A touch of dark gothic music came in the form of Kat Marsh, aka Lionface, a great frontwoman and some serious sounds were evident in a very professional and gripping set. Another brilliant female front woman came in the form of Fable, a fiercely mesmerizing performer whose dark, impulsive music captivated those at the Hidden Hedge.
The Horrors took to the main stage as the Friday night headliners. Faris Badwan and co slew the crowd with an impressive set that included all you’d expect from the guys. It couldn’t really be captured in photographs though because Faris is clearly not a fan of light, preferring, as he does, the mean and moody look, this is all very well and groovy but the light is so bad you can’t even capture that look! But still, this was Blissfileds and this was The Horrors and it all proved to be a perfect fit.
Sunday proved to be yet another rip roaring day, consolidating the fact that Blissfields festival has a great wow factor, it was another blistering hot day and to compliment it there were some blazingly hot acts set to destroy what was left of your sanity following on from a hard day and night of full on partying fun.
Beans on Toast took to the main stage having been told to calm it down a bit for the family audience – well – this is Beans on Toast and he wasn’t about to be tamed. Frank, truthful, a tad political and very, very entertaining he was the perfect choice not only to keep everyone entertained but also to curate the Larch Stage for the afternoon. He has a voice and is not afraid to use it, similarly Blissfields likes to give the folk a voice.
Hadn’t had the pleasure of seeing Cosmo Sheldrake before and was in for a pleasant surprise. This young composer/producer is a masterful lyricist and a highly skilled multi-instrumentalist, for one so young he has done rather a lot and clearly will be doing a lot more in the future.
Plastic Mermaids hail from the Isle of Wight and are certainly making a bit of a stir on the music scene at the moment. Quirky, ethereal and very engaging they brought a strangely eerie feel good vibe to the proceedings.
The hugely talented John Grant has a very powerful presence, and that power permeated the arena during a delightfully well-targeted set, this is a man who has been there, seen it and done it and those experiences translate into some pretty amazing music. Proving a set awash with songs to loose yourself in, this self-effacing musician offers a lot more than meets the eye.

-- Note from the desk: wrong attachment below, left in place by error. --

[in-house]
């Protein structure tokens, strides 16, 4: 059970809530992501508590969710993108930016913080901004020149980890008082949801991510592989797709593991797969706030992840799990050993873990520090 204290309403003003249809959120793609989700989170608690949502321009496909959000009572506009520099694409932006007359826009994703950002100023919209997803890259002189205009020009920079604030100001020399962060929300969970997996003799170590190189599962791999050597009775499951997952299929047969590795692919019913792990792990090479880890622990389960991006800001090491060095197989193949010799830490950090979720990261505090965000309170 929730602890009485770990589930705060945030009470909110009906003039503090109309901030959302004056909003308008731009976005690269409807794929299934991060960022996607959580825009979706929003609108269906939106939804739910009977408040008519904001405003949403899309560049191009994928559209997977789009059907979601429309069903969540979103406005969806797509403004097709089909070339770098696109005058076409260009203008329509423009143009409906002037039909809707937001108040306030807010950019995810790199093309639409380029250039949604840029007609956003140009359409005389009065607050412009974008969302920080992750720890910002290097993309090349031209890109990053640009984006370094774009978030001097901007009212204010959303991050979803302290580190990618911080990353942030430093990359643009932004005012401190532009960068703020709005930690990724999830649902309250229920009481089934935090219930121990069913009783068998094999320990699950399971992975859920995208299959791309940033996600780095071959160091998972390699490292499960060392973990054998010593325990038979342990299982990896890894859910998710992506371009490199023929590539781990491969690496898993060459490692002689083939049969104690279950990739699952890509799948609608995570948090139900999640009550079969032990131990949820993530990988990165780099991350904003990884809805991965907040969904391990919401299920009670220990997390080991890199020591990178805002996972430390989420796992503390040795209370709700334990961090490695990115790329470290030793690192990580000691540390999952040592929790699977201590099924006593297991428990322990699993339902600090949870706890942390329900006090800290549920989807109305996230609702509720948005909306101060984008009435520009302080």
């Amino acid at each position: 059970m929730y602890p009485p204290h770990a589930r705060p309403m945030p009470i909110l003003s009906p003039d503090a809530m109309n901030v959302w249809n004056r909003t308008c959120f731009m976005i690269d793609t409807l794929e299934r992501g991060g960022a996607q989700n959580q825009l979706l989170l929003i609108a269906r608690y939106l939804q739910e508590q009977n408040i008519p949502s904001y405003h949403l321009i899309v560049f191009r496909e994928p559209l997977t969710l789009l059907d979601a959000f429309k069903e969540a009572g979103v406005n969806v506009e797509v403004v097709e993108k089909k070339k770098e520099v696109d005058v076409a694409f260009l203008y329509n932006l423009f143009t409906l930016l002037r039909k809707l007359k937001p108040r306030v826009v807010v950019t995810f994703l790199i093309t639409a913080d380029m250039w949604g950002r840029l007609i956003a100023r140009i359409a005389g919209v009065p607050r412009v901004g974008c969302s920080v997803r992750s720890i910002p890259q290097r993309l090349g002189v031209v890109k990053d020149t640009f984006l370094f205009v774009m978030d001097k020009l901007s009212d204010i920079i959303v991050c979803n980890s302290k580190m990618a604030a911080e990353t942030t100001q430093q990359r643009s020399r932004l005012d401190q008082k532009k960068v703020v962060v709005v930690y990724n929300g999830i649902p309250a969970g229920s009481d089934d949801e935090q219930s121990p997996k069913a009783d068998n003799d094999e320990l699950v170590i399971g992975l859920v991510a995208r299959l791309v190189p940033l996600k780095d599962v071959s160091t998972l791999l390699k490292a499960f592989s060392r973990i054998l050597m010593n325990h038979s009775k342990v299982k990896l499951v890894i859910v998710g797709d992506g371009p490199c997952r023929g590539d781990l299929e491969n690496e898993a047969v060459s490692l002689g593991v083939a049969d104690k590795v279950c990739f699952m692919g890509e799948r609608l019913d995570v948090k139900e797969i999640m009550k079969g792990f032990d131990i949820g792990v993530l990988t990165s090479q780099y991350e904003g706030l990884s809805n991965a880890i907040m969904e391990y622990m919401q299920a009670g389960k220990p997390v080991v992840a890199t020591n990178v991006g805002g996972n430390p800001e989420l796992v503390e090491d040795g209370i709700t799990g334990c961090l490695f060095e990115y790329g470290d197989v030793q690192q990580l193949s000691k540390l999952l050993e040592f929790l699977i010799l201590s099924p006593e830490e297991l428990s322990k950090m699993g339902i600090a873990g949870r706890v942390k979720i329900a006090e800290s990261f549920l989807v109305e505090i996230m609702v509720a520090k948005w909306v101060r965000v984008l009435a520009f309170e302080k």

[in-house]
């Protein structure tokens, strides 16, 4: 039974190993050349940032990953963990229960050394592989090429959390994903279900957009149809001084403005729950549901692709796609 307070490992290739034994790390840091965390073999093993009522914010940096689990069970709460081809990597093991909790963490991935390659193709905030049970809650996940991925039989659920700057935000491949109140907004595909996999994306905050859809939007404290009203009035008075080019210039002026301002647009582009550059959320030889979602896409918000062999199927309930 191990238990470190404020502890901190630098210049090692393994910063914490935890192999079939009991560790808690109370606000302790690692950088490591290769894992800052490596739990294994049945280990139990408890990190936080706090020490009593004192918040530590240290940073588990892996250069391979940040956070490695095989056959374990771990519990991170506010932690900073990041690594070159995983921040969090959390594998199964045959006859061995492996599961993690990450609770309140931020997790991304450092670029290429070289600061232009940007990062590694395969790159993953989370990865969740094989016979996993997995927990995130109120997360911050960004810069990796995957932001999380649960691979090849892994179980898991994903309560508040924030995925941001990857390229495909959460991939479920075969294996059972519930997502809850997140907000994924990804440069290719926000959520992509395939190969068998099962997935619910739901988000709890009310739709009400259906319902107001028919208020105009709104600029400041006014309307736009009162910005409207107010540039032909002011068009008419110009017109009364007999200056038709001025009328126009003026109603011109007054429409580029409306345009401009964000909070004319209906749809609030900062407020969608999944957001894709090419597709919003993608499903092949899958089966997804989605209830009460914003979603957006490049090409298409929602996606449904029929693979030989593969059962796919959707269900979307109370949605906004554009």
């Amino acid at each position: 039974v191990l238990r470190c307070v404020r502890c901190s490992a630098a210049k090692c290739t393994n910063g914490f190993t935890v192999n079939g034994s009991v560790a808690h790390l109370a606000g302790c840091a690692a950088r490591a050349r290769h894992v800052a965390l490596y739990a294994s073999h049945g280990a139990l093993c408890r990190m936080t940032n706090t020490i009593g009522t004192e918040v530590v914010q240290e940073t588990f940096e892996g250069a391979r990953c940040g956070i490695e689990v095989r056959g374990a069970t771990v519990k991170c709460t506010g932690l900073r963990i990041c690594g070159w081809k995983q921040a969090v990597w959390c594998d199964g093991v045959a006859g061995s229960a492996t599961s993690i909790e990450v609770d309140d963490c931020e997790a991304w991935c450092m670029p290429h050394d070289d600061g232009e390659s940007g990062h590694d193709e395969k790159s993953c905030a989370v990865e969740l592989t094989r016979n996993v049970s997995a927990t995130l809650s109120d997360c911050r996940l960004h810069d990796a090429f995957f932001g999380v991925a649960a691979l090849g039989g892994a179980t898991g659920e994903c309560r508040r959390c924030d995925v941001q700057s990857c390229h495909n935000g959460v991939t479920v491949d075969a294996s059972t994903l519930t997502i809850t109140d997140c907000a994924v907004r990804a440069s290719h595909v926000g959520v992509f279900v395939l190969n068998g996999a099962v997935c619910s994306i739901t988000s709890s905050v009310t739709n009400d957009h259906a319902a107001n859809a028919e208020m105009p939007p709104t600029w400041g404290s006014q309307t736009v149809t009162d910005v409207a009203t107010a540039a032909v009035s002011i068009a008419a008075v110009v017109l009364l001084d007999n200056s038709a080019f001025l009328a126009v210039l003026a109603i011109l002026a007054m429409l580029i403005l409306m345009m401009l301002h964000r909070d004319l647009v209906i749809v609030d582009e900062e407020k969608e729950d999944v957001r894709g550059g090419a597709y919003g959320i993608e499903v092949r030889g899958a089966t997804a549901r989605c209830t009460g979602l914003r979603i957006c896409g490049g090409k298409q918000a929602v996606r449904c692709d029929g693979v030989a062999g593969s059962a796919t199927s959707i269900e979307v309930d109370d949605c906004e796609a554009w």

The top set of the afternoon had to be Grandmaster Flash. Grandmaster by name and Grandmaster by nature, for the duration of a very powerful, fun enthused and blindingly good set, he was Blissfields. Arriving on stage and demanding that his rig be moved closer to the crowd, the maestro started as he meant to go on, this was a Grandmaster Flash performance to remember.
Portsmouth’s psychedelic pop rockers Kassassin Street have been quietly building up a rep behind the scene, they have now burst forth with a great sound and quite a bit of stage presence, making big waves in their native town they are ready for the next step and they are going for it. They could quite easily have commanded the main stage this weekend; it’s only a matter of time!
Gypsy Disco are an amazing collective who feature fire-breathers, circus performers, interactive theatre and dancers. They brought their spectacle to Blissfields and provided an enthralling and engaging level of entertainment over the weekend, creating something of a wonderland within a wonderland Gypsy Disco and Blissfields in perfect synergy (even if they were cut short for over-running).
More female strength came in the form of DJ Missil, a veritable powerhouse of creativity who proceeded to blow the roof off the place with a very strong set, as did Minie Da Minx – yup – both feet in the groove for sure.
Another stand out act amongst a raft of ‘stand outs’ came in the form of steampunk pioneers The Men Who Would Not Be Blamed For Nothing. We hadn’t caught them before and were rooted to the spot by a thundering, raucous performance, quite different to anything else we had seen that weekend, memorable and left us wanting to see more.
Kingslee James Daley, aka Akala, was another act we'd not seen before, so wandering over to get some pics we were astonished to find that The Den was packed and heaving because of one very energetic young man who was holding the crowd in the palm of his hand. No one was left unimpressed as this very powerful performer pulled out all the stops, this was not just any rap going on here, this was seriously good rapping from a seriously good and hugely talented performer, a bigger stage was definitely needed for this one.
The much talked about headline act closing the main stage this year were non other than Simian Mobile Disco, apparently the Bliss family have been trying to get them on board for years and for 2015 they finally did it. Simian Mobile Disco’s remixes of popular tracks are renowned to say the least, drop in a rather cool light show and you’ve got quite an explosive finale to an explosive little festival.